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Sapir-Whorf and Michael Gove

October 6, 2011

Michael GoveThe BBC is reporting that British Education Secretary Michael Gove is calling for early training of students in foreign languages:

“Learning a foreign language, and the culture that goes with it, is one of the most useful things we can do to broaden the empathy and imaginative sympathy and cultural outlook of children.”  He said learning languages improved people’s brain power. “Just as some people have taken a perverse pride in not understanding mathematics, so we have taken a perverse pride in the fact that we do not speak foreign languages, and we just need to speak louder in English,” he said. “It is literally the case that learning languages makes you smarter. The neural networks in the brain strengthen as a result of language learning.”

Huh? I’m all for learning foreign languages, but isn’t Gove’s reasoning simply a recitation of the Sapir-Whorf hypothesis?

Perhaps linguists were holding their tongues because they did not want to jinx the possibility of more resources being put into primary education.  But certainly, Newcastle University went too far when it put out a press release claiming that “Education Secretary Michael Gove’s statement that learning languages makes people smarter has a sound scientific basis” and, in fact, explicitly crediting Sapir-Whorf:

Early last century linguist Benjamin Whorf was the first to say that western languages make us see reality in a set way, and therefore learning other languages could be beneficial because it would free our minds from such linguistic constraints.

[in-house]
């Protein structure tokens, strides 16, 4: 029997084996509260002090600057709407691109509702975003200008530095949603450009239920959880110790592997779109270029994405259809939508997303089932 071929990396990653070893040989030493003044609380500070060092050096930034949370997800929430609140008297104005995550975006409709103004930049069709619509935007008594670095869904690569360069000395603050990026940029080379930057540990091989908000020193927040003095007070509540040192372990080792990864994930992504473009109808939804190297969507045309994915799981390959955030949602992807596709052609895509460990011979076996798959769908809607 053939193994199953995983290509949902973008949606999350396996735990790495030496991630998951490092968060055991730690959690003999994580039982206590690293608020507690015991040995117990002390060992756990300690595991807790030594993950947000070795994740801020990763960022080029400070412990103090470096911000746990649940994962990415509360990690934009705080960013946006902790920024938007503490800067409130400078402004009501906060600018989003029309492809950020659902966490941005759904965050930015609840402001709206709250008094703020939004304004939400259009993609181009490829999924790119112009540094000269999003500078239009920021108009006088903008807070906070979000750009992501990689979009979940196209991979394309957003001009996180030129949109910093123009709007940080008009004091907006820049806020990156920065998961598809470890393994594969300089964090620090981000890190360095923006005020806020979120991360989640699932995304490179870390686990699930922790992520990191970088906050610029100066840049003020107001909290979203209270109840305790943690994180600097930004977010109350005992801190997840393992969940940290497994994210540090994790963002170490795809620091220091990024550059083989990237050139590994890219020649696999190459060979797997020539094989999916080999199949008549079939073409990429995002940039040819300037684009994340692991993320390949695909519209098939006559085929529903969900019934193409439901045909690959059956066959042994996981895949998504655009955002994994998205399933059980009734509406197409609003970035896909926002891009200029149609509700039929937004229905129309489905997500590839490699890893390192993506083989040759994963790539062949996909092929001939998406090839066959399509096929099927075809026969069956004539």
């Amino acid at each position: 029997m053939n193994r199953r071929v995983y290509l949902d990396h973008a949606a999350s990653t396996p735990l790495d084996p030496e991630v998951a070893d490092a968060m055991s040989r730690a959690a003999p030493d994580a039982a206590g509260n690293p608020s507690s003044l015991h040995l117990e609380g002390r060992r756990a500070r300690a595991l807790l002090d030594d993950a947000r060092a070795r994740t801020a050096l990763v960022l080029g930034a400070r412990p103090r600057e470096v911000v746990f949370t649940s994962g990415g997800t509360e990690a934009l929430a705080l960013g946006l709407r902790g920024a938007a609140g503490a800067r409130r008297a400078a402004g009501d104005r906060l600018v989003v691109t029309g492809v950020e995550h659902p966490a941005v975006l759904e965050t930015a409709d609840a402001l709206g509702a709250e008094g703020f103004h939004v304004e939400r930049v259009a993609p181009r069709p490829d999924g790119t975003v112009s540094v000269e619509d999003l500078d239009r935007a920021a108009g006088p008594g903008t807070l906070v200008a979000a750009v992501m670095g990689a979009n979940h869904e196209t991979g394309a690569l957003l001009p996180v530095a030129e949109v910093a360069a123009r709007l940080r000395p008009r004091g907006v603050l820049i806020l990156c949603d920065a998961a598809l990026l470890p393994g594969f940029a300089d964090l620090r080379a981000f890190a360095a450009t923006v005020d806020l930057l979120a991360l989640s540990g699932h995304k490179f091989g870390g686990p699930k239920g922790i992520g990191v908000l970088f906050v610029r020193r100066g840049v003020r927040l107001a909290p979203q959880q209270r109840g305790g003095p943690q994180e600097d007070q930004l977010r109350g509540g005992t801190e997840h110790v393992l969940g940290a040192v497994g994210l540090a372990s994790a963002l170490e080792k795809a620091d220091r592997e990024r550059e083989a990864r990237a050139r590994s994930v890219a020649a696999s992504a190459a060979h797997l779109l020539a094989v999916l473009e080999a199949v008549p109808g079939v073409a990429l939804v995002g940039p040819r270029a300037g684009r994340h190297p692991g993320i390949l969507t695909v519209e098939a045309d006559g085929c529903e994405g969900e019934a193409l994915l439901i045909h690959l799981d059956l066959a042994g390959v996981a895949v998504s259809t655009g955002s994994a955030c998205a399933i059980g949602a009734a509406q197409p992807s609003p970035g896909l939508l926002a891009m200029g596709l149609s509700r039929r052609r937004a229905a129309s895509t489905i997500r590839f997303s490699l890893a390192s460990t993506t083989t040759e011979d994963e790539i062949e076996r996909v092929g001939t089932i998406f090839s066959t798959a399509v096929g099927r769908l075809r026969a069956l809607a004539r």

Now I know that Whorf has a few modern defenders, but I thought that conventional linguistic thought was far more critical of Sapir-Whorf than supportive; and certainly it seems disingenuous to claim unqualified support for Whorf – as if there were no controversy at all.

In any case, if anyone out there knows the actual basis of Gove’s claim that “it is literally the case that learning languages makes you smarter” (whatever “smarter” means), I would certainly welcome hearing it.

5 Comments leave one →
  1. October 7, 2011 4:33 am

    I thought it had been proved that learning languages increases the brain’s power to … learn languages! That is, it is easier to learn a foreign language later in life if one has already learned one or more foreign languages in school.

    But I think Gove would have done better to stick to what seems to be his main point, that learning languages can “broaden the empathy and imaginative sympathy and cultural outlook of children”. If you can talk to the foreigners you meet, in your own country and when visiting theirs, and understand something of their writings, you are far less likely to fall into excessive nationalism and xenophobia. But then Gove probably knows not to criticise that tendency as much of his party’s support comes from people like that, and he wouldn’t want to get the right-wing press against him!

  2. October 7, 2011 9:34 am

    Early last century linguist Benjamin Whorf was the first to say that western languages make us see reality in a set way

    Isn’t it a tad ironic that whoever wrote the above sentence — so set in its assumptions — did so with a straight face — in a western language? And isn’t it funny that they went on, even more ironically, to bolster their conclusions by comparing and contrasting the presumed firm realities of western words for lunch?

    “If I ask you to think of ‘lunch’, you’ll probably think about a sandwich with crisps,” explained Dr Bassetti. “If I ask an Italian to think of pranzo – Italian for ‘lunch’ – he’ll think of a dish of pasta followed by meat and vegetables.”

    So what would you think if you were an English speaker and you learnt Italian? Probably something in-between, such as a dish of pasta with some crisps.